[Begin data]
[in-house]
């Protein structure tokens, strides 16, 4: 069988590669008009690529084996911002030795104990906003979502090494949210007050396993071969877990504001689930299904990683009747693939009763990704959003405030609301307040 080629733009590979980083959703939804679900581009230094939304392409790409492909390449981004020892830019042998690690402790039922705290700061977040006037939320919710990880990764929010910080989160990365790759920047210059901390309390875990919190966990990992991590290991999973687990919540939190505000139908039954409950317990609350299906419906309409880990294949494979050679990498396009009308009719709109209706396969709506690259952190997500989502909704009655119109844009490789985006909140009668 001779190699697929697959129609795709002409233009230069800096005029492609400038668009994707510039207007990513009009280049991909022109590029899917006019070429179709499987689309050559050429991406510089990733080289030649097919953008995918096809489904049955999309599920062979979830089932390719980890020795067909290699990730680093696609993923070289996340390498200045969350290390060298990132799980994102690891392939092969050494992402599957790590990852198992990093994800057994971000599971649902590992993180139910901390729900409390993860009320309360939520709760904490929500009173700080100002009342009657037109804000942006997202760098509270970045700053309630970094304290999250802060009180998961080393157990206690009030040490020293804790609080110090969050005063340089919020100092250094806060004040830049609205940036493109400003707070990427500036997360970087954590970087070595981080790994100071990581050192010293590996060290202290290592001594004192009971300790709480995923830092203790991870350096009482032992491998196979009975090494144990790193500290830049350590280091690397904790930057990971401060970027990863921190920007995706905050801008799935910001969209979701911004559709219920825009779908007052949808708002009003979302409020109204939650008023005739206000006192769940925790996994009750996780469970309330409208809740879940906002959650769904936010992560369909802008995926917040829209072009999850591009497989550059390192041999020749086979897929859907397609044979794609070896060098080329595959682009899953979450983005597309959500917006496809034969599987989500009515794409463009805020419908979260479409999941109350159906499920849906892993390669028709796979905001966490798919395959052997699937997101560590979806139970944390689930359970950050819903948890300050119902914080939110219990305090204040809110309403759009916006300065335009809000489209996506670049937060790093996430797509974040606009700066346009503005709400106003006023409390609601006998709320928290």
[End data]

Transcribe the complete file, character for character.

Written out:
[in-house]
């Protein structure tokens, strides 16, 4: 069988590669008009690529084996911002030795104990906003979502090494949210007050396993071969877990504001689930299904990683009747693939009763990704959003405030609301307040 080629733009590979980083959703939804679900581009230094939304392409790409492909390449981004020892830019042998690690402790039922705290700061977040006037939320919710990880990764929010910080989160990365790759920047210059901390309390875990919190966990990992991590290991999973687990919540939190505000139908039954409950317990609350299906419906309409880990294949494979050679990498396009009308009719709109209706396969709506690259952190997500989502909704009655119109844009490789985006909140009668 001779190699697929697959129609795709002409233009230069800096005029492609400038668009994707510039207007990513009009280049991909022109590029899917006019070429179709499987689309050559050429991406510089990733080289030649097919953008995918096809489904049955999309599920062979979830089932390719980890020795067909290699990730680093696609993923070289996340390498200045969350290390060298990132799980994102690891392939092969050494992402599957790590990852198992990093994800057994971000599971649902590992993180139910901390729900409390993860009320309360939520709760904490929500009173700080100002009342009657037109804000942006997202760098509270970045700053309630970094304290999250802060009180998961080393157990206690009030040490020293804790609080110090969050005063340089919020100092250094806060004040830049609205940036493109400003707070990427500036997360970087954590970087070595981080790994100071990581050192010293590996060290202290290592001594004192009971300790709480995923830092203790991870350096009482032992491998196979009975090494144990790193500290830049350590280091690397904790930057990971401060970027990863921190920007995706905050801008799935910001969209979701911004559709219920825009779908007052949808708002009003979302409020109204939650008023005739206000006192769940925790996994009750996780469970309330409208809740879940906002959650769904936010992560369909802008995926917040829209072009999850591009497989550059390192041999020749086979897929859907397609044979794609070896060098080329595959682009899953979450983005597309959500917006496809034969599987989500009515794409463009805020419908979260479409999941109350159906499920849906892993390669028709796979905001966490798919395959052997699937997101560590979806139970944390689930359970950050819903948890300050119902914080939110219990305090204040809110309403759009916006300065335009809000489209996506670049937060790093996430797509974040606009700066346009503005709400106003006023409390609601006998709320928290």